A flag that’s di­vid­ing more than unit­ing

Twenty years af­ter in­de­pen­dence, Kyr­gyzs­tan de­bat­ing new sym­bol

The Washington Times Daily - - World - BY TOLKUN NAMATBAEVA

IO­ther mean­ings

BISHKEK, KYR­GYZS­TAN t’s blood red with a yel­low sun­burst in the cen­ter that’s cov­ered by the top open­ing of a yurt — and it’s the fo­cus of fierce de­bate in this Cen­tral Asian na­tion. Kyr­gyzs­tan’s flag has flown for 20 years since the coun­try’s in­de­pen­dence from the for­mer Soviet Union — a tan­gi­ble rep­re­sen­ta­tion of the peo­ple’s his­tory, her­itage and pride, full of sym­bol­ism and mean­ing. There’s the rub. “State sym­bols are sa­cred for us, pro­tected by law, and never should be the ob­ject of ar­gu­ment and dis­cord,” says Ab­dyrah­man Ma­matal­iev, who heads a com­mis­sion that is ex­am­in­ing the is­sue of chang­ing the flag.

“But now there are a lot of dis­putes. Part of the pop­u­la­tion doesn’t . . . ac­cept the flag. We need a flag that the whole na­tion can unite un­der, a flag we can be proud of.”

Part of the de­bate cen­ters on what the flag’s sym­bols mean.

The crossed lines over the yel­low sun­burst rep­re­sent the view through a tun­duk, the chim­ney­like open­ing in the tra­di­tional tent known as a yurt.

The flam­ing yel­low sun and red back­ground are sym­bols of Manas, an an­cient war­rior hero of Kyr­gyz leg­end who fought off for­eign in­vaders and then con­quered neigh­bor­ing tribes.

Home, light and the blood of the peo­ple — sym­bols for these ideals can be seen in many flags, not just Kyr­gyzs­tan’s. But some Kyr­gyz cit­i­zens see more in the sym­bols than oth­ers.

For play­wright Mar Bay­giev, sym­bols re­lat­ing to Manas are in­ap­pro­pri­ate for mod­ern Kyr­gyzs­tan — a na­tion of 5.5 mil­lion peo­ple that in­cludes Uzbeks, Uighurs, Don­gans and other eth­nic groups con­quered by the epic hero.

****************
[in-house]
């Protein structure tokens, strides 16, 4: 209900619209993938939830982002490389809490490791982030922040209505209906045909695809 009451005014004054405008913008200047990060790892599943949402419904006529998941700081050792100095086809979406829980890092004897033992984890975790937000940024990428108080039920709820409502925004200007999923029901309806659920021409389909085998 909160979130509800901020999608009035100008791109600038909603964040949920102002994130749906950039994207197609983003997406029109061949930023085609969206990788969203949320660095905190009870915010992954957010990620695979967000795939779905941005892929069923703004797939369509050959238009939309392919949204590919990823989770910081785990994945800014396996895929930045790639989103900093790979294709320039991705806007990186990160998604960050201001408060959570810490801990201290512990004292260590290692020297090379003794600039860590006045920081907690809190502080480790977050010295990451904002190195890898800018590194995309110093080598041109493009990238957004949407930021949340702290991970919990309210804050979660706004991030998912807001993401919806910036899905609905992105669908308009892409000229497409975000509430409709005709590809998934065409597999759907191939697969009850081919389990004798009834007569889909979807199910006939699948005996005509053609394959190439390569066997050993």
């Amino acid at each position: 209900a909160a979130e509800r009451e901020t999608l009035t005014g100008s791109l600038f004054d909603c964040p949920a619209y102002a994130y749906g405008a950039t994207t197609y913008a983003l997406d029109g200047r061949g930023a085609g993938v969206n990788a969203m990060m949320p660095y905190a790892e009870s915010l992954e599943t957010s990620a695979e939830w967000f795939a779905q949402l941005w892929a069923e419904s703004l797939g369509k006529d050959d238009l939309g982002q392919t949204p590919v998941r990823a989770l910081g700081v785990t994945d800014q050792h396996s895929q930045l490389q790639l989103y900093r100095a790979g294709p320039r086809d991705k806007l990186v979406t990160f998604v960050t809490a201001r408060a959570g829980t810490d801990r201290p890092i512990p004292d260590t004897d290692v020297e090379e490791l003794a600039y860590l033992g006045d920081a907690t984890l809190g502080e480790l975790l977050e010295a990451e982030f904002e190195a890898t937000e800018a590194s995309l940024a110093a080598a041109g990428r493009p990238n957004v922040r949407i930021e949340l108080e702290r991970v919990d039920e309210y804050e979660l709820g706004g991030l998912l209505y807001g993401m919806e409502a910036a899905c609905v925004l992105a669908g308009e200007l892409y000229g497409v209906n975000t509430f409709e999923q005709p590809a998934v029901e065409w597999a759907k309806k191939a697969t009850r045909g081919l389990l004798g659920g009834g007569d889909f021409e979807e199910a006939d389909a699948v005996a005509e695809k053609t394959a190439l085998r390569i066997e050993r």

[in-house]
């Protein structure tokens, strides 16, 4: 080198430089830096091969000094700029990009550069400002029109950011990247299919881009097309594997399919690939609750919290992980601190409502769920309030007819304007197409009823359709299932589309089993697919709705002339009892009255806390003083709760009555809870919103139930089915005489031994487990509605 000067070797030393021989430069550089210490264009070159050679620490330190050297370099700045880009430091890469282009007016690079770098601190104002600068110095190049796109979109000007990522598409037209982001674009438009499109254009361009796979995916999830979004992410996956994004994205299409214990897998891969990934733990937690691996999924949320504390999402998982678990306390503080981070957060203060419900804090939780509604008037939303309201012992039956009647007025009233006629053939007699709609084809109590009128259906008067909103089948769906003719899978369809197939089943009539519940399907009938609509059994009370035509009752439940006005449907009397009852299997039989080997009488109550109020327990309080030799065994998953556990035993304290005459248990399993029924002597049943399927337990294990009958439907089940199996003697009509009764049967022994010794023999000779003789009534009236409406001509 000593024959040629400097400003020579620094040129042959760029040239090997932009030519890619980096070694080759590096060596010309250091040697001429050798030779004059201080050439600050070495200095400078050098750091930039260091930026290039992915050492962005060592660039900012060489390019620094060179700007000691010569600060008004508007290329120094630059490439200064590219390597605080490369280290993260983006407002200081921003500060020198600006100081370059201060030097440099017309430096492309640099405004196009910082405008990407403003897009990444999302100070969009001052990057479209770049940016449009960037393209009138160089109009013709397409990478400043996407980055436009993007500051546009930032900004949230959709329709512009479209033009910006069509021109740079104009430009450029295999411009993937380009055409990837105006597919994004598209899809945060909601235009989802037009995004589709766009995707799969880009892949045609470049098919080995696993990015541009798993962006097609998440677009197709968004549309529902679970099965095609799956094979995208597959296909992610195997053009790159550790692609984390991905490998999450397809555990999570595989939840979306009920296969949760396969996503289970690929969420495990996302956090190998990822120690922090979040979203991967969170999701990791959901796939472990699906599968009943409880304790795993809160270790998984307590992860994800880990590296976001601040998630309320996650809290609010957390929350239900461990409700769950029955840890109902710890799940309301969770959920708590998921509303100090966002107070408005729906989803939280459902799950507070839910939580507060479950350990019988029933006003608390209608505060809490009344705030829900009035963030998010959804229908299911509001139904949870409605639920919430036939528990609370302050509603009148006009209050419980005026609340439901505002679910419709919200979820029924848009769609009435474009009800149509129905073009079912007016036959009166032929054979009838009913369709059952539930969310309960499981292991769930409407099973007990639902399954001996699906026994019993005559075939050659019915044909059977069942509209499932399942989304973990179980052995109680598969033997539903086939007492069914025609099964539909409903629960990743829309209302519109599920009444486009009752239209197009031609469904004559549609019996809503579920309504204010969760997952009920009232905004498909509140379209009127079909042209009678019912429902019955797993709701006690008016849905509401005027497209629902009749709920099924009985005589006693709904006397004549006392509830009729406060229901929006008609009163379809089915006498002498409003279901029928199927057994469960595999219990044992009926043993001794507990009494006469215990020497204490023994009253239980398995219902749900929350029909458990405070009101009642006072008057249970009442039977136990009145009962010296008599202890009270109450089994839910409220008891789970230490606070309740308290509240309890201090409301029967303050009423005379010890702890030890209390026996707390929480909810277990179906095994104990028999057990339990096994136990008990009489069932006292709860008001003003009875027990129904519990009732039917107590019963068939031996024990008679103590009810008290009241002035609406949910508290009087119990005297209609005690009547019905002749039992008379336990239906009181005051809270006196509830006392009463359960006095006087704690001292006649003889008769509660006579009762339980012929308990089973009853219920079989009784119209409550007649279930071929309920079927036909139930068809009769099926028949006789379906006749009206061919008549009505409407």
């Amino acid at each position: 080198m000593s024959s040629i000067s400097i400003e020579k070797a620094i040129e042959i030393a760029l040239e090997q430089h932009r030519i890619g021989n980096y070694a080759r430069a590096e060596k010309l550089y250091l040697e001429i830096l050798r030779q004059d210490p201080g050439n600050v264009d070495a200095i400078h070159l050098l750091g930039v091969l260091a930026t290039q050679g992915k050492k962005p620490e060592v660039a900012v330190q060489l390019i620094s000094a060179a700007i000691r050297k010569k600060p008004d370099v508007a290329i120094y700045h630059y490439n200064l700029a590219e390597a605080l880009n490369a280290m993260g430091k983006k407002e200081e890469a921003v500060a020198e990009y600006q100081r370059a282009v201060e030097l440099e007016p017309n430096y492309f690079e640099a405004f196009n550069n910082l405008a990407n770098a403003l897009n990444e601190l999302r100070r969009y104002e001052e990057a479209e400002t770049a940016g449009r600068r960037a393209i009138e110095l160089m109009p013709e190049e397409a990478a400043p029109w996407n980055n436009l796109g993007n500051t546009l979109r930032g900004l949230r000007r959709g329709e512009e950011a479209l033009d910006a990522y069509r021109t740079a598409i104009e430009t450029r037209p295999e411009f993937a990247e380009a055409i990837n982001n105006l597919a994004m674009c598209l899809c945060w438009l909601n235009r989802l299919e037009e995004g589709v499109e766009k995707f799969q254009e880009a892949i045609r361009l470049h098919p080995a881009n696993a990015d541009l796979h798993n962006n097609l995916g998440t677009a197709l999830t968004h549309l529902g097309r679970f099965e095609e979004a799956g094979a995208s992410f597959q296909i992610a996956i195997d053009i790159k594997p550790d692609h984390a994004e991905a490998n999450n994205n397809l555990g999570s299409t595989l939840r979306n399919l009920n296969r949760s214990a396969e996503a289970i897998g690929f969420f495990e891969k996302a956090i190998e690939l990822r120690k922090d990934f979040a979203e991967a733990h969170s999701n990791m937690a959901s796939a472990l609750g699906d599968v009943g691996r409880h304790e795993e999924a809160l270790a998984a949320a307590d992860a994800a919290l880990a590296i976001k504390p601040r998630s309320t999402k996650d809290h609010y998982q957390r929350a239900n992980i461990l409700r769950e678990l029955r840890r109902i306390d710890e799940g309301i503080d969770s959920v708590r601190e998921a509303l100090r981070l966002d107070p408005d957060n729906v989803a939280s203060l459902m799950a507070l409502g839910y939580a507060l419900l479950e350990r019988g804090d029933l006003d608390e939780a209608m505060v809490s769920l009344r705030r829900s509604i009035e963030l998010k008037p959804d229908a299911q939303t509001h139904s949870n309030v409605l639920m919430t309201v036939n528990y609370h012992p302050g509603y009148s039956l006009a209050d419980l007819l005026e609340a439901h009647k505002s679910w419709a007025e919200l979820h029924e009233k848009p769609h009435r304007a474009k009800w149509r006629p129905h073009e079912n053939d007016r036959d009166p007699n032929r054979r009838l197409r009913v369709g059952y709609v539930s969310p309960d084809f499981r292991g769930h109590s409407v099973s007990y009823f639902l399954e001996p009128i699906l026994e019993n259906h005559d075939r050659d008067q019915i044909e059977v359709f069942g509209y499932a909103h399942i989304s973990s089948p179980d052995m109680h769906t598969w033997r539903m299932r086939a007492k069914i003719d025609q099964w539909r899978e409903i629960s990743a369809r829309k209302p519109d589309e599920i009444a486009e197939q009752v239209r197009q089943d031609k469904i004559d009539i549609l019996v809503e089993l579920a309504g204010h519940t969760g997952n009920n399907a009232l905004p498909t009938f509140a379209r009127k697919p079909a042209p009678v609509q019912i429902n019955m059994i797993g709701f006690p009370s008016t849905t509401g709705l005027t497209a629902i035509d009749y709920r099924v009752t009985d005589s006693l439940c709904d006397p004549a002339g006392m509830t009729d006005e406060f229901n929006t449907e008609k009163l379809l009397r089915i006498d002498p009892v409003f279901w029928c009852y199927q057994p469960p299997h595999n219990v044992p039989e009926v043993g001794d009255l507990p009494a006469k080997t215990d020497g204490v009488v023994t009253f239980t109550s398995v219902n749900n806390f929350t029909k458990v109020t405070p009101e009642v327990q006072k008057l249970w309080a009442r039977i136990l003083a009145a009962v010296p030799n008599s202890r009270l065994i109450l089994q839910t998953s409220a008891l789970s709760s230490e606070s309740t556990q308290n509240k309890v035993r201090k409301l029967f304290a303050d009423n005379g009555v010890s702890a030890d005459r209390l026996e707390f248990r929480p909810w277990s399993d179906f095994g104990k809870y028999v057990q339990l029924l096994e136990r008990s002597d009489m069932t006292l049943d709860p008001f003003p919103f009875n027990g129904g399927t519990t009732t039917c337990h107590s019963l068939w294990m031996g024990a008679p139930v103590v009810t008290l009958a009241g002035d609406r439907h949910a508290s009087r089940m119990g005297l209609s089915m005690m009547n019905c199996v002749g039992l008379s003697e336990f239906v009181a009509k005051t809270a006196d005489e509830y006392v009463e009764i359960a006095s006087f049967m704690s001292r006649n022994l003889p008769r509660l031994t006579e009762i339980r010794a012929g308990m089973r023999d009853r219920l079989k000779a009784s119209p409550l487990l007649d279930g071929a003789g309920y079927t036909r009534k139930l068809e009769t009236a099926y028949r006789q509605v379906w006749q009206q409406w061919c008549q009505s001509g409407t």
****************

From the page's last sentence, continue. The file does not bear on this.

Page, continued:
“Why is it not blue sky but blood that is seen through the tun­duk?” says Mr. Bay­giev, a mem­ber of the flag-chang­ing com­mis­sion. “It is said that Manas had a red flag, but that was his per­sonal bat­tle flag for wartime, not a na­tional one.”

He also is no fan of the pres­i­den­tial em­blem, which de­picts a moun­tain range on the back of an ea­gle. “And the bird on the in­signia looks more like a chicken than an ea­gle,” he says.

Some crit­ics say the flag’s red field rep­re­sents com­mu­nism and the yel­low looks like a sun­flower, which is re­garded as a sym­bol of de­pen­dence be­cause the plant turns to­ward the sun as it moves across the sky — a vis­ual re­minder of Kyr­gyzs­tan’s his­tor­i­cal de­pen­dence on Rus­sia.

Oth­ers take is­sue with the flag’s crim­son back­ground and the tur­bu­lent, if not vi­o­lent, his­tory it rep­re­sents.

Since the flag was first un­furled in 1991 af­ter the coun­try shook off Soviet rule, Kyr­gyzs­tan has seen two pres­i­dents over­thrown in pop­u­lar up­ris­ings: Askar Akayev, who was de­posed in 2005’s Tulip Rev­o­lu­tion af­ter hav­ing led the coun­try since 1990, and his suc­ces­sor, Kur­man­bek Bakiyev, who was top­pled in 2010.

Shortly af­ter Mr. Bakiyev’s ouster, vi­o­lent clashes be­tween eth­nic Kyr­gyz and Uzbeks in the south­ern prov­ince of Osh left hun­dreds dead.